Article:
One would think that the rosters of such a dynasty would include memorable superstars who went on to college and NBA fame.
And there has been some of that. About 70 McKnight-coached players have gone on to play Division I. A handful of them have been prominent players, such as Miles Simon at Arizona and Travis and David Wear at UCLA. And there have been a handful of former Mater Dei players reach the NBA, including, LeRon Ellis, Reggie Geary, Jamal Sampson and DJ Strawberry.
But there haven’t been any Kobes or LeBrons in the mix.
“The kids I get are from Orange County or close by,” McKnight says. “The kids I’ve had, we’ve had a real good knack of playing together. A lot of times with superstars, they want to be superstars. We’ve been real fortunate to have kids who just wanted to play together. Miles Simon was a two-time CIF player of the year, but he averaged just 18 points. Stanley Johnson played on four state titles, but his senior year was the first year he averaged over 20 points.”
“I’ve just been blessed with some of the best players in Southern California.” – Gary McKnight
So is McKnight the high school version of North Carolina’s legendary coach Dean Smith, of whom it was said that he was the only person who could hold Michael Jordan to under 20 points a game?
“I don’t think so,” McKnight says. “I’ve just been blessed with some of the best players in Southern California, and I’ve had great coaching staffs, and they’ve all made me look good.
“Year in and year out, we’ve just competed. We’ve competed with small teams and big teams and athletic teams, all types of teams. But we keep on winning 30-plus games every year. The school adds to it, the great academics. The faith adds to it.
“I just think the stars have been aligned for me, and it’s been a great situation.”
College coaching? No thanks
Along the way, there was interest in moving to the Division I college basketball level.
“I flirted with that for a while, and I got wooed a little,” McKnight says. “I thought that would be fun, kind of nice. I had some interviews and some talks, but that was about the time some high school coaches weren’t being successful in college. They were a little hesitant. Then the more I coached here, the more I realized I had the greatest job. The grass isn’t always greener on the other side. A lot of times it’s browner.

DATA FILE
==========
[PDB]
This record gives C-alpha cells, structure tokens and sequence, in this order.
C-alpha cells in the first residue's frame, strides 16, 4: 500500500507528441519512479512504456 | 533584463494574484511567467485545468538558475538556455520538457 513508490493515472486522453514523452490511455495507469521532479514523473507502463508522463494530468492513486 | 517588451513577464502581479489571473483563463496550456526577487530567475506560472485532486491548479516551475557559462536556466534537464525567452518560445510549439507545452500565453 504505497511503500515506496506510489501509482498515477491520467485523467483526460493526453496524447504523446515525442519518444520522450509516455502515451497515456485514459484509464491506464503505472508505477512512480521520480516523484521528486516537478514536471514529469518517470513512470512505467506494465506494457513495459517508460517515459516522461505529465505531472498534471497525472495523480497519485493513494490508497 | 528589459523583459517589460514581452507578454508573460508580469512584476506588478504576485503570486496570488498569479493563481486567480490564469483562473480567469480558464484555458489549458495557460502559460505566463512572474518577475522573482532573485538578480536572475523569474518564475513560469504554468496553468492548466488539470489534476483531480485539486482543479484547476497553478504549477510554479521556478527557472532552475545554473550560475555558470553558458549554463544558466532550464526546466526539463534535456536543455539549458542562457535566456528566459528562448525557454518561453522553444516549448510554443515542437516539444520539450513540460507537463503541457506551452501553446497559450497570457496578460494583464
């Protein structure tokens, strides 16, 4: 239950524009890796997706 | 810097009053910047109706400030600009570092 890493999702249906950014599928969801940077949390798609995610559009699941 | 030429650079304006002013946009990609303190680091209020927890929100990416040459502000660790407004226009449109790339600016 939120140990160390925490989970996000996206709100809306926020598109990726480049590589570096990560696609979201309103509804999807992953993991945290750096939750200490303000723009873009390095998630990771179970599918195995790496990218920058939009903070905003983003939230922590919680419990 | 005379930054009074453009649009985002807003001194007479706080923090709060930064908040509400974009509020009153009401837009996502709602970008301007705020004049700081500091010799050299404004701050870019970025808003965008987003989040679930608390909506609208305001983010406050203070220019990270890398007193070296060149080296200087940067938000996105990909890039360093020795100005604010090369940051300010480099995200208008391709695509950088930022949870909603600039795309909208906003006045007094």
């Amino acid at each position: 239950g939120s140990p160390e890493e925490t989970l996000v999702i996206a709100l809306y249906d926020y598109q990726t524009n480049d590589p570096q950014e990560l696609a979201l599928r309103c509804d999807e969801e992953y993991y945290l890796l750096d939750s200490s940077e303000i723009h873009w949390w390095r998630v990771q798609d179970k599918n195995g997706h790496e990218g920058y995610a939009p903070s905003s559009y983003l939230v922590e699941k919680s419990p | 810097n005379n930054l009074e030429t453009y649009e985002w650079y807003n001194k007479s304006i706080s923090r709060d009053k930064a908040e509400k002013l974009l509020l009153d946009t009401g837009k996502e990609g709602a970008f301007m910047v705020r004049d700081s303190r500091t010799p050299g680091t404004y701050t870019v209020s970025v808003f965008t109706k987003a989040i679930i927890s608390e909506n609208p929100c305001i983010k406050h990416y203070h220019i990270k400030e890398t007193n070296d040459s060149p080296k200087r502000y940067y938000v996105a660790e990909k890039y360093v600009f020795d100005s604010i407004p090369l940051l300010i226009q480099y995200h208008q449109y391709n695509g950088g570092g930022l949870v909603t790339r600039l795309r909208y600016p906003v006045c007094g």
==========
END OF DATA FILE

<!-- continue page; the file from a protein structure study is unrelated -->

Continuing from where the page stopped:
“I look at college coaches around the country, and how many of them are like Jim Boeheim or Mike Krzyzewski and stay at the same school year in and year out? They’re always on the move, or they’re getting fired, even when they win. To me, I had a great situation. I’m close to home. And I have five kids.”
Confirmation came from his son, Clay, a former assistant to Boeheim at Syracuse and Ben Howland at UCLA who is now an assistant to his dad at Mater Dei.
“Clay tells me, ‘Dad, you’d hate the NCAA. If you went to a McDonalds and some kid forgot his money and you loaned him five bucks, that’s a major violation.’ It’s a different world. He says I’d hate college basketball. I listen to him.”
McKnight actually played baseball and football – and not basketball – at San Clemente (Calif.) High School.
Like John Wooden before him, McKnight says baseball was his favorite sport.
In fact, 33 years ago, he had his heart set on being the head baseball coach at Ocean View High School in Huntington Beach, Calif.
“I was a finalist for that job,” he says. “It was down to the last two. The other guy got it, he coached one year and then went into administration.”
Two weeks later, Mater Dei offered McKnight the basketball job.
For a thousand and one reasons, it was the right fit.